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World Series 2001
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11/04/2001 10:50 AM ET
Colangelo questioned about gamesmanship
By Troy E. Renck
It looked like Joe Torre was upset that the Diamondbacks' DJ played ''New York, New York'' after Game 6 ended. But during the postgame press conference, Torre said he didn't have a problem with it.
PHOENIX -- Saturday's last out, baseball's version of an exclamation point, seemed innocuous to the ears at first. Like many before it, there would be fireworks, throaty screams and a line of handshakes from the home team.

But this scene had a different feel thanks to some clever audio. After Arizona finished its bare-fisted 15-2 pummeling of the Yankees, the speakers throughout The BOB blared "New York, New York."

For a few notes anyway, until a scratching sound erased the track, leaving "Celebration" ricocheting off the walls. It was rather clever, leaving smirks on the faces of fans who picked up on the jab.

Because this Series involves the Yankees, which rhymes with controversy, the event didn't go unnoticed. After the win, Diamondbacks Managing General Partner Jerry Colangelo was forced to face the music during a short interrogation.

"Gamesmanship? It wasn't gamesmanship," Colangelo explained in between a few congratulatory handshakes. "It's promotions people having a lot of fun. This is supposed to be a little fun."

At issue was the alleged reaction of Yankees Manager Joe Torre. According to a few reporters, he glared at the tomfoolery, leading to rumors that he was upset. In his postgame press conference, he said otherwise.

"They do that in Baltimore, too," said Torre, whose team has been outscored 28-3 in its three loss at Arizona. "The fans are having fun. You know this is their ballpark. The Stadium is our ballpark, and it's the World Series. So there's a lot going on."

A quick scan around the ballpark is a testimonial to the passion. During Game 6, fans were waving white pom-poms, unleashing unflattering chants and wearing shirts that, in some cases, screamed "Yank This!"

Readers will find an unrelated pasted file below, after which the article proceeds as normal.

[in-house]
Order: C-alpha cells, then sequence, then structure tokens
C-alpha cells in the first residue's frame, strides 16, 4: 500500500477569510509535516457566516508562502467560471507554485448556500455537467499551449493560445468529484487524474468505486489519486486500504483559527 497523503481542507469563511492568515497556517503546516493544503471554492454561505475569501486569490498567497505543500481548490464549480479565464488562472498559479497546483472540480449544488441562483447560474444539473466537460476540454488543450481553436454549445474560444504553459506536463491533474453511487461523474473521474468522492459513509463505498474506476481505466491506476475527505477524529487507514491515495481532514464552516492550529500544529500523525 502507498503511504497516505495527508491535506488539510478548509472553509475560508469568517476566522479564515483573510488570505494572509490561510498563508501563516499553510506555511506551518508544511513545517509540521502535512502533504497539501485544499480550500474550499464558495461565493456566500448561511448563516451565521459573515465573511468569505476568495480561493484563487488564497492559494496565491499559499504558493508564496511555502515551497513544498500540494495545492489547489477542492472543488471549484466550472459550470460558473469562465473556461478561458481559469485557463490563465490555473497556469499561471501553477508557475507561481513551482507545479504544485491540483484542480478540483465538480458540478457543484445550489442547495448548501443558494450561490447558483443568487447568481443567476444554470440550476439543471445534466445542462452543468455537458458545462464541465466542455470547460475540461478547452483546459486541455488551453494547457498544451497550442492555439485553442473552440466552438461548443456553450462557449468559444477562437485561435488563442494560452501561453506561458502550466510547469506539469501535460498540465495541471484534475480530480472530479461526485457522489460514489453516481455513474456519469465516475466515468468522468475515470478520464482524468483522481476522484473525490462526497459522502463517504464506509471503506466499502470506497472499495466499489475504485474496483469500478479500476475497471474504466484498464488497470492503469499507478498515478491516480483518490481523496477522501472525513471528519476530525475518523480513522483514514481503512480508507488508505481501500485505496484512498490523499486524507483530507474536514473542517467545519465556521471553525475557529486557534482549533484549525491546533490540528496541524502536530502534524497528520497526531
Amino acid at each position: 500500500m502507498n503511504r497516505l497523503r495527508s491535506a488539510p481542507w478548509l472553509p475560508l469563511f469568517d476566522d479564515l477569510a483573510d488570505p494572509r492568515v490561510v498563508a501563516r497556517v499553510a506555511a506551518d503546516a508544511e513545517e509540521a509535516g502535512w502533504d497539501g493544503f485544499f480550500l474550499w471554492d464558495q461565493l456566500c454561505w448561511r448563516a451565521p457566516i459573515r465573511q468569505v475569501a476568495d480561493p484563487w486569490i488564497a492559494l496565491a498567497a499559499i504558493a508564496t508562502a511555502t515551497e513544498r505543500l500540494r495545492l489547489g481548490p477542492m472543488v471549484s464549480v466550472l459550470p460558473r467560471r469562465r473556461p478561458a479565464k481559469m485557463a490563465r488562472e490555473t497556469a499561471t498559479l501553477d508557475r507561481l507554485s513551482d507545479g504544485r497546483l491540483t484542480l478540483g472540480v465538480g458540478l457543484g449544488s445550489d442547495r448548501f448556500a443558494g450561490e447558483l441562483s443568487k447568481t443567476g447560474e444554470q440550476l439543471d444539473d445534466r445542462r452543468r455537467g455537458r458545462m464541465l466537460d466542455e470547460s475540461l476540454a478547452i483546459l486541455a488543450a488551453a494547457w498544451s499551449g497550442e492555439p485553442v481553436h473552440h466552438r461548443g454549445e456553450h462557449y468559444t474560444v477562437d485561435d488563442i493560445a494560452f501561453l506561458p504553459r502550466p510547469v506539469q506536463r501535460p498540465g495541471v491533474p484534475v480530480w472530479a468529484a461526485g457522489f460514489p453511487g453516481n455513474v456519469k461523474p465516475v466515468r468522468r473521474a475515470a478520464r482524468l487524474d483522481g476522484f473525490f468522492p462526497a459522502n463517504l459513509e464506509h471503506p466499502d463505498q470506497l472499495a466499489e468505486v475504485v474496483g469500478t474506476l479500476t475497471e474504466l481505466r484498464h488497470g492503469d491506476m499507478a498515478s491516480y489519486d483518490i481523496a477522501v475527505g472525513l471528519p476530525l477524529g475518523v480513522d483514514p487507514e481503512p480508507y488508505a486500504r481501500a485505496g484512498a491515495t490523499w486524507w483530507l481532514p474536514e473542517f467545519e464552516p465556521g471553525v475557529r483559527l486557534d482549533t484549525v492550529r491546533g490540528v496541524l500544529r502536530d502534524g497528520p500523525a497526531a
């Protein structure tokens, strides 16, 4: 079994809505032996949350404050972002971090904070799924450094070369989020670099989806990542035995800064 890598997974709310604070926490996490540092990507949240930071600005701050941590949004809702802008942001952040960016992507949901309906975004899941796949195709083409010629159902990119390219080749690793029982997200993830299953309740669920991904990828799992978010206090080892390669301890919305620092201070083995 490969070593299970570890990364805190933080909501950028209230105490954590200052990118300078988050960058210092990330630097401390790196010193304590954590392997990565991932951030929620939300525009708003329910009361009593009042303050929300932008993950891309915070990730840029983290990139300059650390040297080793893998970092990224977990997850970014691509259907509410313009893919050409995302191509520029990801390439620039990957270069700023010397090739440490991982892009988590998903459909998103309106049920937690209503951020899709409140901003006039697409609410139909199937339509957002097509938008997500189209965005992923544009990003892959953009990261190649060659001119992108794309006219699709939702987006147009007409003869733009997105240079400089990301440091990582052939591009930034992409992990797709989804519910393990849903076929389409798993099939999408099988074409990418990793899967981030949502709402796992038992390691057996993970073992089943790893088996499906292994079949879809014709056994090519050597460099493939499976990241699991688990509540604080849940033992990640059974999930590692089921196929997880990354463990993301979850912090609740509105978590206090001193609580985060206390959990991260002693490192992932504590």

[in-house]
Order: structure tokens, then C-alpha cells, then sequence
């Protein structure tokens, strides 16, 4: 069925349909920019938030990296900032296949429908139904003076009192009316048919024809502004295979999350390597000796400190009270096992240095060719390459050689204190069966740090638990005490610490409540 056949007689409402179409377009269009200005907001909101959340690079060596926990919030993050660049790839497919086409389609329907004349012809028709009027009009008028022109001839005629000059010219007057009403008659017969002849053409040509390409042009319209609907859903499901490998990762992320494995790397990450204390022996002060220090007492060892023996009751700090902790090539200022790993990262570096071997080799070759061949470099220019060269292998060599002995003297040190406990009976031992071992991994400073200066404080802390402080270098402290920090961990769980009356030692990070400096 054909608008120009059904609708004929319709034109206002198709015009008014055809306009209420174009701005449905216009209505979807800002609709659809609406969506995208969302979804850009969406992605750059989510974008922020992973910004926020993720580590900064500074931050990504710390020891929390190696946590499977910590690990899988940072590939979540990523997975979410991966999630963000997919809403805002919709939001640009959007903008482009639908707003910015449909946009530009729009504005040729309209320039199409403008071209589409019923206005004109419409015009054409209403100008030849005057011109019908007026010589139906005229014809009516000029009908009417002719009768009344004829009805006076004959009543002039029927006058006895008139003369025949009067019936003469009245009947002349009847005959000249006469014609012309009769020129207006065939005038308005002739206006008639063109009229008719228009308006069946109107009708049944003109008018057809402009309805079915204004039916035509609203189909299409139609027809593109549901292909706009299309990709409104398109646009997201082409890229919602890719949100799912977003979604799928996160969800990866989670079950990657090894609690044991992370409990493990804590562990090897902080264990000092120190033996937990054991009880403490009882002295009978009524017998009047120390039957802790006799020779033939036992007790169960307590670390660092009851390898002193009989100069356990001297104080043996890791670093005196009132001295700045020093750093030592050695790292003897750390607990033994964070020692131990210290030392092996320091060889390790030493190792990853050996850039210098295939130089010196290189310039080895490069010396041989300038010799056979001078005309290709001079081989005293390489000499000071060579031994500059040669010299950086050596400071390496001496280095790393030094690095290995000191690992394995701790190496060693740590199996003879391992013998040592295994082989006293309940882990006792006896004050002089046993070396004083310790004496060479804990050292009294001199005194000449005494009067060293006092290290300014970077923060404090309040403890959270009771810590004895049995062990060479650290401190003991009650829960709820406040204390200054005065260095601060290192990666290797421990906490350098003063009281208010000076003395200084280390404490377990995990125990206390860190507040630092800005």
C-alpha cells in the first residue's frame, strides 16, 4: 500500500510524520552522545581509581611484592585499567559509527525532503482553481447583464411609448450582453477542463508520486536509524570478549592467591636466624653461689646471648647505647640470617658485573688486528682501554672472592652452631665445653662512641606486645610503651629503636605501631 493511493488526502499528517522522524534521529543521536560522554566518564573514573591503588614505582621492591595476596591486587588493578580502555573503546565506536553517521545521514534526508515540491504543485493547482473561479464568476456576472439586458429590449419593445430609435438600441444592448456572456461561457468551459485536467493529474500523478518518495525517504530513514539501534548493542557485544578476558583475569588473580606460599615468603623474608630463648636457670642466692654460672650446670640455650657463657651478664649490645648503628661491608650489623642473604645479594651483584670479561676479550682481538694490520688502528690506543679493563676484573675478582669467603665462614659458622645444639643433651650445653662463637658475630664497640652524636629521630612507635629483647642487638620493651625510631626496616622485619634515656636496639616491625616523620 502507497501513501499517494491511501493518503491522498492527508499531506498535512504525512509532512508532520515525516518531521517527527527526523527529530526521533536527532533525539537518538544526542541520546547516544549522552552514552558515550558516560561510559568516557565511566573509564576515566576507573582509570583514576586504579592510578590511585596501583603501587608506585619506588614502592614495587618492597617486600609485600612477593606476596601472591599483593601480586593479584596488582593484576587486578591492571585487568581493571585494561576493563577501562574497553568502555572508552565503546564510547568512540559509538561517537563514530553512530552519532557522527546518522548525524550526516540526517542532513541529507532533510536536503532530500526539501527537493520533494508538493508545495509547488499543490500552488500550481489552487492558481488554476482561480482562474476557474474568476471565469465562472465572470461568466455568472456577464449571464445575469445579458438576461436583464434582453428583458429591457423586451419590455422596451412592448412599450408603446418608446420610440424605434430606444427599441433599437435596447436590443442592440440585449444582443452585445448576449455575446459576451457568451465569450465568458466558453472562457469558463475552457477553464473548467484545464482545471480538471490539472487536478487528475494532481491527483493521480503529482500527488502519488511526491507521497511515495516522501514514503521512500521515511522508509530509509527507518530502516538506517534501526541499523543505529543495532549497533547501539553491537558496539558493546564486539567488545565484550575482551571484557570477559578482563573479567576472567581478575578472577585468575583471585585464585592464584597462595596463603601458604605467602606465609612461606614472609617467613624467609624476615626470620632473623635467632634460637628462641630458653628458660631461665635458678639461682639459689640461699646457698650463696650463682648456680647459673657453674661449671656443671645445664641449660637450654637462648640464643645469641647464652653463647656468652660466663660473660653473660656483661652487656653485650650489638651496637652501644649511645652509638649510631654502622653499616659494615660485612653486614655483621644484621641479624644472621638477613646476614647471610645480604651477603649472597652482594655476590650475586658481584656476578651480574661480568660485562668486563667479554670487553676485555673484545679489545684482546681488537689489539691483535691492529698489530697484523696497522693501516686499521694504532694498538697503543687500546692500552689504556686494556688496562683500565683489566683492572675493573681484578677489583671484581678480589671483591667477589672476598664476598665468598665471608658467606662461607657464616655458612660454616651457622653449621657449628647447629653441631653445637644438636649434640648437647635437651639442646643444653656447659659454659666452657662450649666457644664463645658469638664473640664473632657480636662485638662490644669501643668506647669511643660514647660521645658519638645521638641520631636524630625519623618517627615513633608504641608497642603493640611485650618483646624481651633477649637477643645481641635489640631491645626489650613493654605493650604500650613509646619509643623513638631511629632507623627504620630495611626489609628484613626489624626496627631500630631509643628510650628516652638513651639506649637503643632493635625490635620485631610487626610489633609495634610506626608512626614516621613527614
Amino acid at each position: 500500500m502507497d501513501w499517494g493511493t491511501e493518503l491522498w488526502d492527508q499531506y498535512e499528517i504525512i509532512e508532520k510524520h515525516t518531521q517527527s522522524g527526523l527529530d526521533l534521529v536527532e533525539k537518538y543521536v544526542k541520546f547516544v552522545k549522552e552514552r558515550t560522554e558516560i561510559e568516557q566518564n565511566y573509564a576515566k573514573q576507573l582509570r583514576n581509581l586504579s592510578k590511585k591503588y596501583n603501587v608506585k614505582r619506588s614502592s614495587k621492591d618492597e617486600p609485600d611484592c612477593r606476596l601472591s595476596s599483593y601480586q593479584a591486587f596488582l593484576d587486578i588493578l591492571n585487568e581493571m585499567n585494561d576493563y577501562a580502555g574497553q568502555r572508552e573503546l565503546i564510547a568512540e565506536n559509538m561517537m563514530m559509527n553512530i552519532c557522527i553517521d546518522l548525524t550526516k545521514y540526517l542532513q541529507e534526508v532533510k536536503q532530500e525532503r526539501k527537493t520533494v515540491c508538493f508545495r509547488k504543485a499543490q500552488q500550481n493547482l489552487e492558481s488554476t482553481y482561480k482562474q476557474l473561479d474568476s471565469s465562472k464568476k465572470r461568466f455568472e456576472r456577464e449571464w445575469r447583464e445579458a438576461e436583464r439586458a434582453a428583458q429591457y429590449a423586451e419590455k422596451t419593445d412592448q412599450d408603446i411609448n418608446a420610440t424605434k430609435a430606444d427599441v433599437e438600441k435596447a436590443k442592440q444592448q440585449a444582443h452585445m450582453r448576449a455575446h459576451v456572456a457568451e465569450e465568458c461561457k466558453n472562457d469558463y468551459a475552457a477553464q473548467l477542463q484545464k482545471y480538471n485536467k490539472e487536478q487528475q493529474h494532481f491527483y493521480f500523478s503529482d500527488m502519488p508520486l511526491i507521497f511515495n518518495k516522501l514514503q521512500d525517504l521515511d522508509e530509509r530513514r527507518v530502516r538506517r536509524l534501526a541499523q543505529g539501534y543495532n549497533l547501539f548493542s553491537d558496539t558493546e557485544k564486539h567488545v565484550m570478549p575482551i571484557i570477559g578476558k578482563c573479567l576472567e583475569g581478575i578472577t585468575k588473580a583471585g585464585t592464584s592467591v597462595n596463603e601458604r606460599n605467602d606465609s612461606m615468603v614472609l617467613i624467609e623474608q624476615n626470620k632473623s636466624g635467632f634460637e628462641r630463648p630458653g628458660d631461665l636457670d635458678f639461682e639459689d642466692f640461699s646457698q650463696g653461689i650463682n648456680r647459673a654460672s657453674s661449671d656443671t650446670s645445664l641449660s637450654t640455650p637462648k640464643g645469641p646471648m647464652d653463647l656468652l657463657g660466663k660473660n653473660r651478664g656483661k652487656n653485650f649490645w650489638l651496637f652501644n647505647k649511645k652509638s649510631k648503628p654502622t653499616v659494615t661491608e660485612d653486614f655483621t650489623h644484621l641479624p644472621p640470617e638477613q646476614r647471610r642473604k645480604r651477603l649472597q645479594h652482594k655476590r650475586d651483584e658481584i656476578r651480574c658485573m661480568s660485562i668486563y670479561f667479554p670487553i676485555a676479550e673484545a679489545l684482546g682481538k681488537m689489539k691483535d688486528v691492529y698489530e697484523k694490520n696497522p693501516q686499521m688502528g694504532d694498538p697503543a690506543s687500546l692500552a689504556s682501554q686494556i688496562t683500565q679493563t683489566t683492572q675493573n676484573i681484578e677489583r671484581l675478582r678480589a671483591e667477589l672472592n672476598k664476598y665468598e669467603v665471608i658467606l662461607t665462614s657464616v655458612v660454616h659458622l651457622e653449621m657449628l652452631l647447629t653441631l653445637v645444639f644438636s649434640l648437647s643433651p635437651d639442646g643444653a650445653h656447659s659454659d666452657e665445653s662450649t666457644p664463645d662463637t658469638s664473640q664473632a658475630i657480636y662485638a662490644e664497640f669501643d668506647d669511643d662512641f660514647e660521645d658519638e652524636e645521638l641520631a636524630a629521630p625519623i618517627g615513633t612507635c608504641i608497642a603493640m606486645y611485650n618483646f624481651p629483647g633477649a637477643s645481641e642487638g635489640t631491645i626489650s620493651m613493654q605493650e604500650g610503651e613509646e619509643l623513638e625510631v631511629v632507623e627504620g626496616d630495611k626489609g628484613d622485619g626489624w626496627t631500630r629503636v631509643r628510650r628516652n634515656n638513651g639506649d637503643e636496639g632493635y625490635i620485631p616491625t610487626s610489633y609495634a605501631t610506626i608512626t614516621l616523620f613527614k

Still, Colangelo bristled at the implication he was playing mind games with New York or in anyway showing them up.

"The fact is that we got bounced pretty good back there and had to hear a lot of that song while we were in New York," Colangelo said. "It was, like, deafening and monotonous. Hey, I am a big Sinatra fan and I am not sure I will ever listen to that song again. And I have been a fan my entire life. If anyone takes offense to that I say give me a break and get a life. It's all about having a good time. Does that make sense?"

His organization's DJ effectively cleared of conspiracy charges, Colangelo began fielding more comfortable questions. Like, is he ecstatic to be here, his club playing on baseball's final day? Yes, it's what he wished for -- to play the Yankees and top them in a Game 7.

"But I said that I wanted it to come down to the ninth inning and two outs," he recalled. "I am not sure I want that kind of conclusion anymore. I just want a victory. If we don't get it, as much as we have accomplished, it will be unfulfilling if we can't close it out. Remember, I waited 17 years between appearances in the NBA Finals. When your stars align, you have to seize the opportunity because you are never assured of getting back."

Troy E. Renck is a reporter for